Is it time to start potty training your child?
Every parent must face the inevitable moment as to when they should begin toilet training. Still, it can be stressful for both you and your child to leave the security and convenience of diapers.
The right time will be different for every child. “Normal” potty training age falls anywhere between 18 months and 4 years of age. Some children won’t be fully potty trained until the age of five.
It is always a good idea to talk to a pediatrician first about whether your child is ready, but there are few cues. The following are 10 signs that your child may be ready to start potty training.
1. Your Child Hates The Feeling Of A Soiled Diaper
Some babies and toddlers don’t notice soiled diapers. Others are bothered by the feeling of wetness. If your child is regularly protesting the feel of their diaper right after they have wet, this might be a sign they are ready to try “big kid” pants.
The bad news is that there will be accidents when you first start experimenting with regular underpants. The good news is that children who don’t like to feel wet will try to avoid soiling pants that aren’t absorbent.
2. Your Child Can Tell You When Their Diaper Is Wet
Your child may indicate to you that they are wet. This shows that they understand that their soiled diaper is making them uncomfortable. Some toddlers will even remove their own diaper after soiling it.
Even if your child isn’t verbal, they can communicate that they are aware of what is happening. They may tug at their diapers, or come to you and seem anxious or agitated when they are using their diaper.
Or they may not notice the actual event, but will find you immediately afterwards for a diaper change.
3. It Is Obvious When Your Toddler Is Soiling His Or Her Diaper
Your little one freezes in her tracks and begins making funny faces. Or maybe she grunts loudly, fusses, or looks at her diaper area, or even loudly declare when she is going too (I’m pooping!)..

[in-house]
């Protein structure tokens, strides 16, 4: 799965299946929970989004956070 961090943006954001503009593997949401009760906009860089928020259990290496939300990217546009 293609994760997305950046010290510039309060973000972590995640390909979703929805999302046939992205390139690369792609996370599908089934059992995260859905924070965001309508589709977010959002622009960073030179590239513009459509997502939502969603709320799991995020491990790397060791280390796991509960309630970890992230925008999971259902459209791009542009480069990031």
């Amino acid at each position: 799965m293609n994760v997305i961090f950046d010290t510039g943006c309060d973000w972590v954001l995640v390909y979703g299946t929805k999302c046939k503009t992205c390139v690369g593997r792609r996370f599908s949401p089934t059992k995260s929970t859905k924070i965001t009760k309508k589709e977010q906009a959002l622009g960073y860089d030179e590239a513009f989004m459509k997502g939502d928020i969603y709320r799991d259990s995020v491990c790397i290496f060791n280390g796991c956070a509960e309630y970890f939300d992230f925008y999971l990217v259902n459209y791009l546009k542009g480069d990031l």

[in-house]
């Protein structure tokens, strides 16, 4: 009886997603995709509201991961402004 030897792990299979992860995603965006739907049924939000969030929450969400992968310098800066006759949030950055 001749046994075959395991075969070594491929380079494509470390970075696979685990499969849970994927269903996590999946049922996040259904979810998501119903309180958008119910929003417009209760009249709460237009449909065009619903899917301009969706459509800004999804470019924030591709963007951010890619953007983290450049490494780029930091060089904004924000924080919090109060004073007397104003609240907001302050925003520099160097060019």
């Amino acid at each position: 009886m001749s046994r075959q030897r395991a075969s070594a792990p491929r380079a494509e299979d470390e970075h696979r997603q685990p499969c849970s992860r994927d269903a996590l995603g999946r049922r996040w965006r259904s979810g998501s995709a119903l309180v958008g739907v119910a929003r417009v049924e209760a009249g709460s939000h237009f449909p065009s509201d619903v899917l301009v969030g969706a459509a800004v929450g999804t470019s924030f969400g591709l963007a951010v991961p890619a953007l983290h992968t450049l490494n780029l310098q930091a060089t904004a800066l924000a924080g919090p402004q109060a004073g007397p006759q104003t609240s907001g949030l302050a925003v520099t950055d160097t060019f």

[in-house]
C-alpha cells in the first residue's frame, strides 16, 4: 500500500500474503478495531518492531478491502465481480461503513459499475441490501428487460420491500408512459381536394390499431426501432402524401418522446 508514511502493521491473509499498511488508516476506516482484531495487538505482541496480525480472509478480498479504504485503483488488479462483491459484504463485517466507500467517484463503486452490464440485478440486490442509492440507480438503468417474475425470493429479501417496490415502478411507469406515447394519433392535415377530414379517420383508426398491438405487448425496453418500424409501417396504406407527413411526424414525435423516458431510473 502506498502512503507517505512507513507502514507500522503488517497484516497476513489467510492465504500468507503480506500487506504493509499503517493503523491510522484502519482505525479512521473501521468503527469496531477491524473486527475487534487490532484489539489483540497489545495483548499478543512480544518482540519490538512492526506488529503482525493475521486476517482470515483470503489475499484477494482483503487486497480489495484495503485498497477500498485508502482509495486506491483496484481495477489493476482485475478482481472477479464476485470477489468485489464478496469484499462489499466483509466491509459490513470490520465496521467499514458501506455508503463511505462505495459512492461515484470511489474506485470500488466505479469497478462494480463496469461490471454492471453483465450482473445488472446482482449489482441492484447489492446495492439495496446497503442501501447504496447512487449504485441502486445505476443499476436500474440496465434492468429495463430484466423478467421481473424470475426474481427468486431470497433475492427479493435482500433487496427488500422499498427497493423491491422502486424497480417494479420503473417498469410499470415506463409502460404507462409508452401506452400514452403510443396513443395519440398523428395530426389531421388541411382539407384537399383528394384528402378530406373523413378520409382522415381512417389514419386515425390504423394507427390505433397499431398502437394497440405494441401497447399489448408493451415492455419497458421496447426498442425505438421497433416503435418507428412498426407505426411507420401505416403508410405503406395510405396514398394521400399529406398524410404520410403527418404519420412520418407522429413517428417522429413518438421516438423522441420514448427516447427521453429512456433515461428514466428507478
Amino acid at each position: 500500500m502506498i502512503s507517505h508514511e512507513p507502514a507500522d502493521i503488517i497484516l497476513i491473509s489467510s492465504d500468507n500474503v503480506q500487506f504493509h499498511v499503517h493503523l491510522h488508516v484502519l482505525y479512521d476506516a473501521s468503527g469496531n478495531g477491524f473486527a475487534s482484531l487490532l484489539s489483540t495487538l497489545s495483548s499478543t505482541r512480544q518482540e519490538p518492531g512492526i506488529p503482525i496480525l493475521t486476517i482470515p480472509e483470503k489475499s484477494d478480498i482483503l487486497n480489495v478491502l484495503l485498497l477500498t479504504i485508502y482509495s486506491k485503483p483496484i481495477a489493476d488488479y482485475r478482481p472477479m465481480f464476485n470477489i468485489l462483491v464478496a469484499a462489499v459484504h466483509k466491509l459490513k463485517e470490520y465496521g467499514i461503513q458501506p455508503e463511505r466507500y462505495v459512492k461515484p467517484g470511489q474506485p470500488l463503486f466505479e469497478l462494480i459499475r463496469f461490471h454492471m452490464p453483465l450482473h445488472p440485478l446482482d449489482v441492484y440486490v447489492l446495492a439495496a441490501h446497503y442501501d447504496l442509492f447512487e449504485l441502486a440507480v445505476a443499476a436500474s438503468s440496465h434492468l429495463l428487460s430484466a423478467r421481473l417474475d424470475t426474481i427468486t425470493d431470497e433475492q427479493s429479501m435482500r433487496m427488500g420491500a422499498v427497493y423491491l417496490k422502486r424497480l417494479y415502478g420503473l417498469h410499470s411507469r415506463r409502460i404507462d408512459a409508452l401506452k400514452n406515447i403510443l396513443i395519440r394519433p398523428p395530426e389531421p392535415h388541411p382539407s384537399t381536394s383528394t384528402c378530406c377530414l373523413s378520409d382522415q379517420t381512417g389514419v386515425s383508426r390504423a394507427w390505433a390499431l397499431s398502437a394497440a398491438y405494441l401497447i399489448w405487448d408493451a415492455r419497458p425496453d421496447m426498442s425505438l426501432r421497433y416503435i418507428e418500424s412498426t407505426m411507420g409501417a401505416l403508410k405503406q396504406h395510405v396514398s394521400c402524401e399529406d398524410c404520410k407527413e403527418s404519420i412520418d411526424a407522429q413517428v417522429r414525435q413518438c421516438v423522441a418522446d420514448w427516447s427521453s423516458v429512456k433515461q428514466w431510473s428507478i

This is a sign that toileting is something your child is aware of. They have to focus on it a little more these days when they are awake. Gone are the days of being oblivious. They just don’t know what to do about this new experience yet.
Your child may also stand up in the bath tub and watch themselves urinate into the water. Or they may squat on the floor when they are not wearing any diaper.
You may be grossed out, but your child is showing you that he or she is growing up!
4. Your Toddler May Go An Hour Or So Without Wetting
“Dry spells” are when your child goes for longer periods between wetting a diaper. You will begin to notice that you are not changing as many diapers as you once did. It shows that they are developing the muscle control needed for toilet training.
Some children may never do this until potty training actually begins. But if you try potty training for a few weeks and your child still can’t hold it in even for a short time, they may not be ready.
This is a good time to ask your child’s doctor about potty training and make sure there is no physical problem. Remember too that a child who is almost potty train may have accidents if they feel unwell.
5. Your Child Seeks Privacy When They Use Their Diaper
Some children may instinctively hide in corners or another room while soiling their diaper.
Or they may just want to be left alone for a few minutes while they finish their business.
This independence is a sign they may be emotionally ready to being potty training.
6. Your Toddler Can Follow Simple Instructions
Can your toddler follow basic instructions? Being able to follow one and two step directions (i.e. ‘bring me your cup’, and ‘pick your ball up and put it in the box’) is an important milestone for babies to reach before potty training.
Once a child can follow instructions, and he understand the words you are saying, he will feel less stressed about pottying.
Remember that when you are teaching your toddler to use the potty that this is something they most likely won’t quickly pick up. It is going to take some time. If they get too frustrated, it may be wise to take a step back and try again later. You don’t want a negative cogitation associated with using the potty.